|Zeerak Ahmed||Jan 26|
A lot of the narratives on Hamnawa are about how art forms change to represent different identities. This reflects most prominently, for the purposes of my discussion of pop music, in how Western popular music genres are modified to represent and appeal to Pakistani artists and audiences.
Language is often the first point of entry. The second is the use of local instruments. A third is the use of eastern tonality. A recent wave of young musicians is testing these limits in new ways. Often using the same techniques in different configurations, or using new techniques altogether. The language used has grown more diverse from just Urdu and Punjabi, and even the vocabulary used is expanding. There are new combinations of instruments and tonality, and where they seem to appear most often is in hip-hop.
The rise of hip-hop in Pakistan is deeply interesting, because the tyranny of rock music has pinned us very much into the 90s and early 2000s. Like many other parts of the country’s culture and organizations, an illusive memory of the past captures our ability to embrace the new. Those still producing rock music are artists themselves that made it big in the 90s and 2000s, and it is most often younger artists who are only now entering their mid 20s that are harking to hip-hop. Hip-hop as a sound is not new, but through the use of sampling, electronics, and its general lack of pervasiveness in the Pakistan, hip-hop has an inherent novelty that attracts younger listeners.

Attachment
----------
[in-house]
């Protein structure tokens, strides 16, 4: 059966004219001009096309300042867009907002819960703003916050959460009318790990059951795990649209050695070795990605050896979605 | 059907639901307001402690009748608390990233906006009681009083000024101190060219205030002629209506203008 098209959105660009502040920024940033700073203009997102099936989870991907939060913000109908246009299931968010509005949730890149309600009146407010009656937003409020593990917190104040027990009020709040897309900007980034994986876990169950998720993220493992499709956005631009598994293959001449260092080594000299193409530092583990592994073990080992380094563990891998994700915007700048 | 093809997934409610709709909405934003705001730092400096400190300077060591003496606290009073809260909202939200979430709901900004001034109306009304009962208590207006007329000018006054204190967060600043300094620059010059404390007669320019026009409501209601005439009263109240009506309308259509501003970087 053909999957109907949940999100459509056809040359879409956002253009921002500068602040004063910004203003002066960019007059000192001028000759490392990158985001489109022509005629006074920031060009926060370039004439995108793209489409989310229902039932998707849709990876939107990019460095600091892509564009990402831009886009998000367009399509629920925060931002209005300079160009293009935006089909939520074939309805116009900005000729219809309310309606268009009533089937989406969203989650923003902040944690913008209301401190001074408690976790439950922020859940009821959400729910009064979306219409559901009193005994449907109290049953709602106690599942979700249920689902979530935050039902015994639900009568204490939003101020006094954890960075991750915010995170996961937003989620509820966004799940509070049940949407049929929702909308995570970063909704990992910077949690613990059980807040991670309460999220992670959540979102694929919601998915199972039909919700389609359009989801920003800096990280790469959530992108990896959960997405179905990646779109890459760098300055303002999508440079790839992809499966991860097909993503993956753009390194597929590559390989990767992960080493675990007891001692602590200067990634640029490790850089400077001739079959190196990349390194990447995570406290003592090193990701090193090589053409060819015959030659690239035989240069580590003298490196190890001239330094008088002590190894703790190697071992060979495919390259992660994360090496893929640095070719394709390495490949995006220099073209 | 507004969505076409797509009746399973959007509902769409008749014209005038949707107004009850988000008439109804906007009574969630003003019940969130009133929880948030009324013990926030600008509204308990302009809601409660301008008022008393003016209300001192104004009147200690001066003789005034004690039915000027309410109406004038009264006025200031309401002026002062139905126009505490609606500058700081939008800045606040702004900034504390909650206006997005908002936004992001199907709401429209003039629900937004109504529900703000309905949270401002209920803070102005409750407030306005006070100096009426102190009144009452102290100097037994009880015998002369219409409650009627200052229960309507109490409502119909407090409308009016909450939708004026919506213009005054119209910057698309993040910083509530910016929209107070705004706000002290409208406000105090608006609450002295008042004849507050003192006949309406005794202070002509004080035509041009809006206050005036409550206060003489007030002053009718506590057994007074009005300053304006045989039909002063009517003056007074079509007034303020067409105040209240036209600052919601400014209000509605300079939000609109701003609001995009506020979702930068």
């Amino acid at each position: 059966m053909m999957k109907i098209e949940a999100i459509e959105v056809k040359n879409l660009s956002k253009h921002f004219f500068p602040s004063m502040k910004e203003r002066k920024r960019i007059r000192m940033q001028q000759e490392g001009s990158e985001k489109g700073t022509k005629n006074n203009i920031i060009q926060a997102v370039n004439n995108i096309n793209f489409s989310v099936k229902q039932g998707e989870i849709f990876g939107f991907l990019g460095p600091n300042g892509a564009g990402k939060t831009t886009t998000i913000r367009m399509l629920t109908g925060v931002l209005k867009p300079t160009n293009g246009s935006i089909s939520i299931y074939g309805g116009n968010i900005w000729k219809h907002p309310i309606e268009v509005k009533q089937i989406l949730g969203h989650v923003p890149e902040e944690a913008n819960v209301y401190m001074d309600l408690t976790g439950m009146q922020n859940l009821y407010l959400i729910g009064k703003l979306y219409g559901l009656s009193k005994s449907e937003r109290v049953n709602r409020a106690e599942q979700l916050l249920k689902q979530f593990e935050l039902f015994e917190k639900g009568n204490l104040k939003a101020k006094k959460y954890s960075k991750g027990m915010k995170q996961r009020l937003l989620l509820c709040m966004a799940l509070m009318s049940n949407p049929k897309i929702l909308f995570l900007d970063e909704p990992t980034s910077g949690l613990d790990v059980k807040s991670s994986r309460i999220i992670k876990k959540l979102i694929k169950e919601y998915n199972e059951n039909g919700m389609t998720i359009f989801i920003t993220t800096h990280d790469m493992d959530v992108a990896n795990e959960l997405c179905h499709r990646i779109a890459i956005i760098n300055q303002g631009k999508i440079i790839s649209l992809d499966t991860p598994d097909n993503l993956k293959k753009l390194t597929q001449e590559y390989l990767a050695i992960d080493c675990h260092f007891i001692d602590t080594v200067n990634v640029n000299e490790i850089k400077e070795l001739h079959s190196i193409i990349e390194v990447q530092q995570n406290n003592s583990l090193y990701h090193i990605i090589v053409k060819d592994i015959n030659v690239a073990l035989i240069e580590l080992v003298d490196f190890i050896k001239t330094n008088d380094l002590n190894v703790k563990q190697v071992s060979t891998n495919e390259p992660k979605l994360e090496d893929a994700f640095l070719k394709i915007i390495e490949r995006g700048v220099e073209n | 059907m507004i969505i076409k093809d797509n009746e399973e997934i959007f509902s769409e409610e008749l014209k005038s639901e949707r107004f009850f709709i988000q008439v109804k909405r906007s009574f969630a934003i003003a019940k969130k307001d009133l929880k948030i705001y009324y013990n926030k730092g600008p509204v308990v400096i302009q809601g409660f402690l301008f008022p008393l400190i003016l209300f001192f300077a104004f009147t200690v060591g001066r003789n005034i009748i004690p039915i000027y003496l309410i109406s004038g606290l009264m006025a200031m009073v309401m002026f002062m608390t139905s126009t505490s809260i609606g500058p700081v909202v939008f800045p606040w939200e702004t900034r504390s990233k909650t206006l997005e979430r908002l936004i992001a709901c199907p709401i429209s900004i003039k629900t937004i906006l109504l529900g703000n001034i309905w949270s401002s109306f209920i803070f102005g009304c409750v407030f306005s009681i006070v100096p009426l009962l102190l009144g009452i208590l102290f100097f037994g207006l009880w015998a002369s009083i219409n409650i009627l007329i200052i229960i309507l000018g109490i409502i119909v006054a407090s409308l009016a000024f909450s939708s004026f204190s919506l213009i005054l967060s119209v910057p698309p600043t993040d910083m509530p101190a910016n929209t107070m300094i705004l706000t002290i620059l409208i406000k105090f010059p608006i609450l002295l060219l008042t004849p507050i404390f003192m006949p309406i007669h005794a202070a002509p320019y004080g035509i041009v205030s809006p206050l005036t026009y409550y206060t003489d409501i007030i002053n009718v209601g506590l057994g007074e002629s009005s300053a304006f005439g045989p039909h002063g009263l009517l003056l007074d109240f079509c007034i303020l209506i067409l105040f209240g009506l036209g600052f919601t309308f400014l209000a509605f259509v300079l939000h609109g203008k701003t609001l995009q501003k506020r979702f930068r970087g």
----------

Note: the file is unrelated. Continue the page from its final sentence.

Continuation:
Novelty enables audiences to identify themselves in opposition to what came before them. I feel that young hip-hop artists like Rozeo, Mujju and Maanu are doing the same for themselves.
In this search for novelty, the amalgamation of rap, tabla and kathak is inspired. Nighat Chaodhry is the representative for kathak in Pakistan, and her body of work is frankly staggering. But what is most inspiring about seeing her perform in this empty skeleton of a building surrounded by young boys rapping is that after all that has come in her career, she is willing to be the person that dances on a music video made by a bunch of young boys that haven’t made it big yet. It should not be surprising that for many years Nighat Chaodhry has been teaching performing arts to school children. Her own transition from being embedded in ballet before she embraced kathak, helps frame why something this seemingly innovative and subversive does not appear to be unnatural in her portfolio. In the assault of words and smoke and light, Nighat Chaodhry performance is an emblem of a generosity of spirit towards young people that is often missing from the organizational structures to which we all belong.